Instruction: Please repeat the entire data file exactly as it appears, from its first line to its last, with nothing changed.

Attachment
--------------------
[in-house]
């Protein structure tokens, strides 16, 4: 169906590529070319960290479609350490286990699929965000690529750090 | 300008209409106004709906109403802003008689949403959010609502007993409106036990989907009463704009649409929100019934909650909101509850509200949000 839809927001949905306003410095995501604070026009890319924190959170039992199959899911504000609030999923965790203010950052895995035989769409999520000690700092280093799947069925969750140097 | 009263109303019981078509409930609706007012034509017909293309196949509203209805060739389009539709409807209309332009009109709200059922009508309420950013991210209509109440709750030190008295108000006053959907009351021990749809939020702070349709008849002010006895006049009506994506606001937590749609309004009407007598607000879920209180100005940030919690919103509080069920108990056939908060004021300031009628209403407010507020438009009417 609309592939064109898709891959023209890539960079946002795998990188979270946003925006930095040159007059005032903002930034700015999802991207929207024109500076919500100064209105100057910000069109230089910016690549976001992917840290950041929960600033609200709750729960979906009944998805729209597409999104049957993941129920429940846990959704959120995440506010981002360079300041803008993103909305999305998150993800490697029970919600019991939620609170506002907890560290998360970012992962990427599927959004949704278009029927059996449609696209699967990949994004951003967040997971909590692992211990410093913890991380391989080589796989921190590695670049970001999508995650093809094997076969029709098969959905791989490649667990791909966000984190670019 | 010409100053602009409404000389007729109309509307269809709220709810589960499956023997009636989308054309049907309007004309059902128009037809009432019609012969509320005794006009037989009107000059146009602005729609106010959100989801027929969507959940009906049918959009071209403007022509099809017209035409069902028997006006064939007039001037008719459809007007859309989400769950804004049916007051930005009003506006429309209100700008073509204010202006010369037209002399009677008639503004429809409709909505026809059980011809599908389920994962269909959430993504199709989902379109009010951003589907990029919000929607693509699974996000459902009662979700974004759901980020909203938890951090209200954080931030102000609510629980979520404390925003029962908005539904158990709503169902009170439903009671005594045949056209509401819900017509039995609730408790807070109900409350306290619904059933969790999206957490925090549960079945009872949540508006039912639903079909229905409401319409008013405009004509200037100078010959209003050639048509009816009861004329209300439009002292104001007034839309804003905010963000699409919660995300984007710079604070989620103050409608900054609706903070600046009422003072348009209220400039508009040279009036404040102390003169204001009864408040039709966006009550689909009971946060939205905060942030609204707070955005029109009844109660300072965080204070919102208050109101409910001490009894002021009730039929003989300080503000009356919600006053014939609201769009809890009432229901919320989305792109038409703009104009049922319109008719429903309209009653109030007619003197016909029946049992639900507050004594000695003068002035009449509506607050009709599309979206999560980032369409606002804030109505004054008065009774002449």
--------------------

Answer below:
[in-house]
């Protein structure tokens, strides 16, 4: 169906590529070319960290479609350490286990699929965000690529750090 | 300008209409106004709906109403802003008689949403959010609502007993409106036990989907009463704009649409929100019934909650909101509850509200949000 839809927001949905306003410095995501604070026009890319924190959170039992199959899911504000609030999923965790203010950052895995035989769409999520000690700092280093799947069925969750140097 | 009263109303019981078509409930609706007012034509017909293309196949509203209805060739389009539709409807209309332009009109709200059922009508309420950013991210209509109440709750030190008295108000006053959907009351021990749809939020702070349709008849002010006895006049009506994506606001937590749609309004009407007598607000879920209180100005940030919690919103509080069920108990056939908060004021300031009628209403407010507020438009009417 609309592939064109898709891959023209890539960079946002795998990188979270946003925006930095040159007059005032903002930034700015999802991207929207024109500076919500100064209105100057910000069109230089910016690549976001992917840290950041929960600033609200709750729960979906009944998805729209597409999104049957993941129920429940846990959704959120995440506010981002360079300041803008993103909305999305998150993800490697029970919600019991939620609170506002907890560290998360970012992962990427599927959004949704278009029927059996449609696209699967990949994004951003967040997971909590692992211990410093913890991380391989080589796989921190590695670049970001999508995650093809094997076969029709098969959905791989490649667990791909966000984190670019 | 010409100053602009409404000389007729109309509307269809709220709810589960499956023997009636989308054309049907309007004309059902128009037809009432019609012969509320005794006009037989009107000059146009602005729609106010959100989801027929969507959940009906049918959009071209403007022509099809017209035409069902028997006006064939007039001037008719459809007007859309989400769950804004049916007051930005009003506006429309209100700008073509204010202006010369037209002399009677008639503004429809409709909505026809059980011809599908389920994962269909959430993504199709989902379109009010951003589907990029919000929607693509699974996000459902009662979700974004759901980020909203938890951090209200954080931030102000609510629980979520404390925003029962908005539904158990709503169902009170439903009671005594045949056209509401819900017509039995609730408790807070109900409350306290619904059933969790999206957490925090549960079945009872949540508006039912639903079909229905409401319409008013405009004509200037100078010959209003050639048509009816009861004329209300439009002292104001007034839309804003905010963000699409919660995300984007710079604070989620103050409608900054609706903070600046009422003072348009209220400039508009040279009036404040102390003169204001009864408040039709966006009550689909009971946060939205905060942030609204707070955005029109009844109660300072965080204070919102208050109101409910001490009894002021009730039929003989300080503000009356919600006053014939609201769009809890009432229901919320989305792109038409703009104009049922319109008719429903309209009653109030007619003197016909029946049992639900507050004594000695003068002035009449509506607050009709599309979206999560980032369409606002804030109505004054008065009774002449």